What is the most powerful rocket in the world?

The 2020s are shaping up to be the next great era in space exploration, thanks to organizations like NASA and private space companies like SpaceX and Blue Origin.

As a result, humans are once again turning to celestial bodies. Both NASA and SpaceX are actively developing capabilities to return humans to the Moon and Mars. NASA’s Space Launch System (SLS) and SpaceX’s spacecraft are currently the best contenders to get us there, but one question remains for space enthusiasts around the world:what is the most powerful rocket in the world?

Although we can simply compare the total thrust of each rocket, several factors must be taken into account to accurately award the title of “world’s most powerful rocket”.

Let’s compare the notes.


NASA Space Launch System (SLS): Currently, NASA has three different configurations planned for the SLS. The first configuration, Block 1, will have a total thrust of 8.8 million pounds, 15% more than that of the Saturn V rocket.

The SLS is powered by four RS-25 engines, which produce only a quarter of the total thrust. The rest is provided by shuttle-derived solid rocket boosters. According to NASA, they are the “most powerful thrusters ever built for spaceflight”.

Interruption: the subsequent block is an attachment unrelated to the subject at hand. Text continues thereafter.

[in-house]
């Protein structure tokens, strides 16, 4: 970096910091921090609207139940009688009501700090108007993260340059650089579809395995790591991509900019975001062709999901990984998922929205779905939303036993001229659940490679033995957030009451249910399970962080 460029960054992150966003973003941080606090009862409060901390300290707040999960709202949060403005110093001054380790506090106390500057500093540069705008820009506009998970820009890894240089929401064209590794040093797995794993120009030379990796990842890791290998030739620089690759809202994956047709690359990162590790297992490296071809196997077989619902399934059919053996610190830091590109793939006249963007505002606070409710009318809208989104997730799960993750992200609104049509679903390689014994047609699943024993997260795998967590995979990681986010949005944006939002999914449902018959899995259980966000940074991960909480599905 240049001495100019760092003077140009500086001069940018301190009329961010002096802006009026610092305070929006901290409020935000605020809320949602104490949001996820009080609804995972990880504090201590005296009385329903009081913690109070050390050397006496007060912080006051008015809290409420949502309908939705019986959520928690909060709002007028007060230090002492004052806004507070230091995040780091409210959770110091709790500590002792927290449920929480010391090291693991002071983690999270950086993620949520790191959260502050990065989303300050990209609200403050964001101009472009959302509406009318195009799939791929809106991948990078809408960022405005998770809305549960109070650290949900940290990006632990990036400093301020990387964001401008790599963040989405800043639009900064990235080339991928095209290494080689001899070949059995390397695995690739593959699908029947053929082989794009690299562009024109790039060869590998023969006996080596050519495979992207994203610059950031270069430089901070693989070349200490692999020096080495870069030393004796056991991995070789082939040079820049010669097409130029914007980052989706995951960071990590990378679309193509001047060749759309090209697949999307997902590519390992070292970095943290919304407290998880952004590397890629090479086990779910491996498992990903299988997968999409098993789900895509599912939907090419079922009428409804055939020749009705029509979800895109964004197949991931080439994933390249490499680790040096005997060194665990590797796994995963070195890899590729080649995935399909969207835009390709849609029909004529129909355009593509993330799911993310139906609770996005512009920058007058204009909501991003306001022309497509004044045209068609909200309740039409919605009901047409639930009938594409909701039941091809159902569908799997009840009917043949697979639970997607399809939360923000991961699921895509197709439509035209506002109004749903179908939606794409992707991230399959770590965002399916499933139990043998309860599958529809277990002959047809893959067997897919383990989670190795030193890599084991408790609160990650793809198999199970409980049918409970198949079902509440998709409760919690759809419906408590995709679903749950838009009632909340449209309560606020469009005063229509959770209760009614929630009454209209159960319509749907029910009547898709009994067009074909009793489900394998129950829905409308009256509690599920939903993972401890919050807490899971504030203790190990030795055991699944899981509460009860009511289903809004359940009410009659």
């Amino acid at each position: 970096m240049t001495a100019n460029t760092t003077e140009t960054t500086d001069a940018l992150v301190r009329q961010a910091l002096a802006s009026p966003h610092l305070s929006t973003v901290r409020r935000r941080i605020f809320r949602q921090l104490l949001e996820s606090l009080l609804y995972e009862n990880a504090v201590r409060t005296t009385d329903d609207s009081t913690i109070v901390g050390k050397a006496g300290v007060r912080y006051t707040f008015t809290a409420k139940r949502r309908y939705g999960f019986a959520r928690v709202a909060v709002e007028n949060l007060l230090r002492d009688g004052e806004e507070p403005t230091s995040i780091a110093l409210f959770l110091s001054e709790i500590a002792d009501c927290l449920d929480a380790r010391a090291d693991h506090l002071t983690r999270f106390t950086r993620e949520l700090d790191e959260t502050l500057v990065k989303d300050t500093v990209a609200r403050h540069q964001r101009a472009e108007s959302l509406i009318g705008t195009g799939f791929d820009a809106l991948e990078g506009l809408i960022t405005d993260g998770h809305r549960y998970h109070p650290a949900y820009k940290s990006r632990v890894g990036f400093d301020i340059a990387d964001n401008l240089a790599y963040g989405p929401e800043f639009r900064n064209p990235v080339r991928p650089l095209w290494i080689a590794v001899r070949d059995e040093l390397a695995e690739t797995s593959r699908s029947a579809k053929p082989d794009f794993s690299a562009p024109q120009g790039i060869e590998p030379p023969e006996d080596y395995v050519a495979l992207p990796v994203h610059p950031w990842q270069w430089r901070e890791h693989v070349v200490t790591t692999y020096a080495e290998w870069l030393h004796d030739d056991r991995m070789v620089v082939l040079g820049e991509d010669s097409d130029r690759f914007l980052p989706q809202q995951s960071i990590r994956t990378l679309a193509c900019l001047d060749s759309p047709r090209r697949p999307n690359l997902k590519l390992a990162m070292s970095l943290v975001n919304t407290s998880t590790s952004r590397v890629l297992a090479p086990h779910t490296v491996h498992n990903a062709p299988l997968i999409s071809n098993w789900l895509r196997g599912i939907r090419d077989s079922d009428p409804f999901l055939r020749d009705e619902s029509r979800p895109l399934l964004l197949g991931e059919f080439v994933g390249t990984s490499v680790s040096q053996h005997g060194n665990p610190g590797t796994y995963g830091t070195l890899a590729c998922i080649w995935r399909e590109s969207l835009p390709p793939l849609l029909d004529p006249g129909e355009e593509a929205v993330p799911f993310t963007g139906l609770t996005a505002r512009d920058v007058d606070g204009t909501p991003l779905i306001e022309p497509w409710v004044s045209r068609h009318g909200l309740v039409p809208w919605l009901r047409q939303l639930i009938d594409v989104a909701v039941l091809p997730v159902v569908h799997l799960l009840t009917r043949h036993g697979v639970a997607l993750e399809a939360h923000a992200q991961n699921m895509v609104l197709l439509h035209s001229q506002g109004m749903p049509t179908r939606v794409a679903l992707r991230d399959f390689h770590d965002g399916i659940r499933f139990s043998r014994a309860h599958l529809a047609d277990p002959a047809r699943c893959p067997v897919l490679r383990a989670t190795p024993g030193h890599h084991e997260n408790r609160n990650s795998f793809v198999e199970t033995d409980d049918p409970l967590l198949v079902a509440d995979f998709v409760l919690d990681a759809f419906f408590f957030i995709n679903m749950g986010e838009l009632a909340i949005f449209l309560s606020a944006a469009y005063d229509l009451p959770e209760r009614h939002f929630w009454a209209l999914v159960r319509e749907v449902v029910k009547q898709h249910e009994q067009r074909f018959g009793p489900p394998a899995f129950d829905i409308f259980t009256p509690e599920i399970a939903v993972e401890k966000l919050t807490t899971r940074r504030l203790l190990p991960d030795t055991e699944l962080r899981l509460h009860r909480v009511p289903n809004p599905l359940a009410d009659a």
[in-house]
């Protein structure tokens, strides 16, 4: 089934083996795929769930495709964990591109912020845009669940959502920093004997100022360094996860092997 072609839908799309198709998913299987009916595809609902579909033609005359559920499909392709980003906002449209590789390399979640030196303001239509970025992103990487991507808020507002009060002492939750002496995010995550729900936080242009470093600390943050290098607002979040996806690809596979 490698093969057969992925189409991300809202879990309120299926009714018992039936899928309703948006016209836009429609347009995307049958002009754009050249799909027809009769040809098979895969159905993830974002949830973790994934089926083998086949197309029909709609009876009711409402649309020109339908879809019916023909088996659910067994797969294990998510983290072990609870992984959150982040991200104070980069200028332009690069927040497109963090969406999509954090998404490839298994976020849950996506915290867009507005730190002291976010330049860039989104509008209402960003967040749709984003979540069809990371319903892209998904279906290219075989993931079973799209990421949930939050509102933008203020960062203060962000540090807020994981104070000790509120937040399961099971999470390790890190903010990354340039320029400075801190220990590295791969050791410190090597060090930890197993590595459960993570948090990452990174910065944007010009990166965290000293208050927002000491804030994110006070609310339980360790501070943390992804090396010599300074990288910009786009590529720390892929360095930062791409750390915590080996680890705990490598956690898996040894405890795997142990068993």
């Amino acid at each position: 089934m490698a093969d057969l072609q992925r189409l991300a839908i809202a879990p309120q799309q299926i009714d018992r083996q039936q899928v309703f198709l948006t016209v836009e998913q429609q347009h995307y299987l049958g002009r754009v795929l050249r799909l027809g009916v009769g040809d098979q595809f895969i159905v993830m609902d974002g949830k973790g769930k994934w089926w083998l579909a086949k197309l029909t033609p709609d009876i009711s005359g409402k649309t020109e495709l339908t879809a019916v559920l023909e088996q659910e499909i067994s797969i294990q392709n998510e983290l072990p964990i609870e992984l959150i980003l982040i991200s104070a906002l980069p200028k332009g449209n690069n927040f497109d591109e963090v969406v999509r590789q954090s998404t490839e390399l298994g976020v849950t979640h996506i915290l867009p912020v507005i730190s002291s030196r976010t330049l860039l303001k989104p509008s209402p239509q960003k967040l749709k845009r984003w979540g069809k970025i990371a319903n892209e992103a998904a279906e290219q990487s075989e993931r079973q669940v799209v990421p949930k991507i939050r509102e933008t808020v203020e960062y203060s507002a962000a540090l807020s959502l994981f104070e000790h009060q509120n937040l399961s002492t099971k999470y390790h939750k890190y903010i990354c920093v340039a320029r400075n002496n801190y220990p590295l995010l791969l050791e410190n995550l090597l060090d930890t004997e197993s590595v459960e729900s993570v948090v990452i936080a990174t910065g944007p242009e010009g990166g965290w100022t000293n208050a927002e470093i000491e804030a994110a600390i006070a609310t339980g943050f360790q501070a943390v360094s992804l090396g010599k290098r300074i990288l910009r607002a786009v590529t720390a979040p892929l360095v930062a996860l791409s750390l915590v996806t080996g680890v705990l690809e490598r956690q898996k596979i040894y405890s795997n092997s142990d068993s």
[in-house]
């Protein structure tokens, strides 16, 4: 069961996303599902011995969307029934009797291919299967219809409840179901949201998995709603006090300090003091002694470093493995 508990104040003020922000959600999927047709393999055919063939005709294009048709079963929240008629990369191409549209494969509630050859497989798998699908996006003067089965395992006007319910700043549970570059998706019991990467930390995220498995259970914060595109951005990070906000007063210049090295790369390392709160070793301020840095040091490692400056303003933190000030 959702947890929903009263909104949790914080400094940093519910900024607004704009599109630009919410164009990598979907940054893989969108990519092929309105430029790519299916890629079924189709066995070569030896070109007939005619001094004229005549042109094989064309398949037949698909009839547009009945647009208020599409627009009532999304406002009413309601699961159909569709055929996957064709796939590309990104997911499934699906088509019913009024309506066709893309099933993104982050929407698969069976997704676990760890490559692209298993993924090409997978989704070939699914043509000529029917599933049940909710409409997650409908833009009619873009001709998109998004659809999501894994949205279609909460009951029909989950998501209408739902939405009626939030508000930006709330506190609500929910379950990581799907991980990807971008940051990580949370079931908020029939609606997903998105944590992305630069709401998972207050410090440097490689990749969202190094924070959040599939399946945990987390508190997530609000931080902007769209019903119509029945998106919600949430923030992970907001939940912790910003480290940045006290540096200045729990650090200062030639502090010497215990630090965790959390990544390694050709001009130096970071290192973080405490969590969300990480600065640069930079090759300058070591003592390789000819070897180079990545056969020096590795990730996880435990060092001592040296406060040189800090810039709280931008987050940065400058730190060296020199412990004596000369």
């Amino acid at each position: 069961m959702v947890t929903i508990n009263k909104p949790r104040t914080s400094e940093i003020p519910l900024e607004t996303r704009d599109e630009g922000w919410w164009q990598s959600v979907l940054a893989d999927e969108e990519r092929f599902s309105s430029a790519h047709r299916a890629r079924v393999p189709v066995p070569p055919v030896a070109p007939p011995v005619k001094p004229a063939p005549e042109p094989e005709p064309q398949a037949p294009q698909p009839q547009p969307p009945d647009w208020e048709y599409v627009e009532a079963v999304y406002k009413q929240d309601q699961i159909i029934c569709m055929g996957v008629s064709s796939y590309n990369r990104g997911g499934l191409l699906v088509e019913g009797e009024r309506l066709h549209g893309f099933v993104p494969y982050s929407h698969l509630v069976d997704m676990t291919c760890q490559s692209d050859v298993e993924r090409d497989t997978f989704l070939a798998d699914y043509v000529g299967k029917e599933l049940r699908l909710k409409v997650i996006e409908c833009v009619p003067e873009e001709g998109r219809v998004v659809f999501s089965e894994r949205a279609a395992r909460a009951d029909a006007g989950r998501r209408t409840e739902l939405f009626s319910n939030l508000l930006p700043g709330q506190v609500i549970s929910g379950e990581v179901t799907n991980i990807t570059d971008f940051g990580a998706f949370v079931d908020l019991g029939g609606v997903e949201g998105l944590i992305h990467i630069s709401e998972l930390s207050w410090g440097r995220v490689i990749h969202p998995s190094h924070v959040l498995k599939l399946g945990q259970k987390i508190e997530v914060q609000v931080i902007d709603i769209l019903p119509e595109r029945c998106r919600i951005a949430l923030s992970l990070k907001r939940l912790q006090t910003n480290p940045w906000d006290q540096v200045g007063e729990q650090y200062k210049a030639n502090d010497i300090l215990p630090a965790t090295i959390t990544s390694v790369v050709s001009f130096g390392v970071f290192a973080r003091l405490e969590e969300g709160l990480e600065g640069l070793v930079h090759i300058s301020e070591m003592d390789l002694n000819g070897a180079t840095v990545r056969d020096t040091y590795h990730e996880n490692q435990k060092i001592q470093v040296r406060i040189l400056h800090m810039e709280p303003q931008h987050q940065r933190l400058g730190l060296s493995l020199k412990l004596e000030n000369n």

The SLS Block 1B configuration should produce a bit more thrust than Block 1 at 8.9 million pounds. Both are masked by the third configuration, Block 2, which will produce 9.5 million pounds of thrust.

SpaceX’s Super Heavy Spacecraft Booster: Super Heavy Booster: 17 million pounds of thrust, according to SpaceX.com.

Which rocket has more thrust? Super Heavy SpaceX

With an estimated thrust of 17 million pounds, SpaceX’s Super Heavy is expected to produce more than double the thrust of the SLS, if development goes according to plan.

Payload capacity

NASA Space Launch System (SLS): For the Artemis I mission, the SLS will use its Block 1 configuration, which includes a payload capacity of 27 tons, or nearly 60,000 pounds in orbit beyond the moon. Blocks 1B and 2 have progressively larger payloads at 38 and 46 tonnes, respectively.

SpaceX’s Super Heavy Spacecraft Booster: Super Heavy’s ability to launch payloads into low Earth orbit (LEO) is expected to be “over” 220,000 pounds (100 metric tons), according to SpaceX.com.

Which has more payload capacity? Super Heavy to LEO – SLS to the moon.

The answer to this question depends on the mission. Super Heavy can carry heavier payloads to LEO, but the Starship spacecraft above Super Heavy will require in-orbit resupply to get to the moon and beyond. Compare that to the SLS, which can launch a payload into deep space without refueling.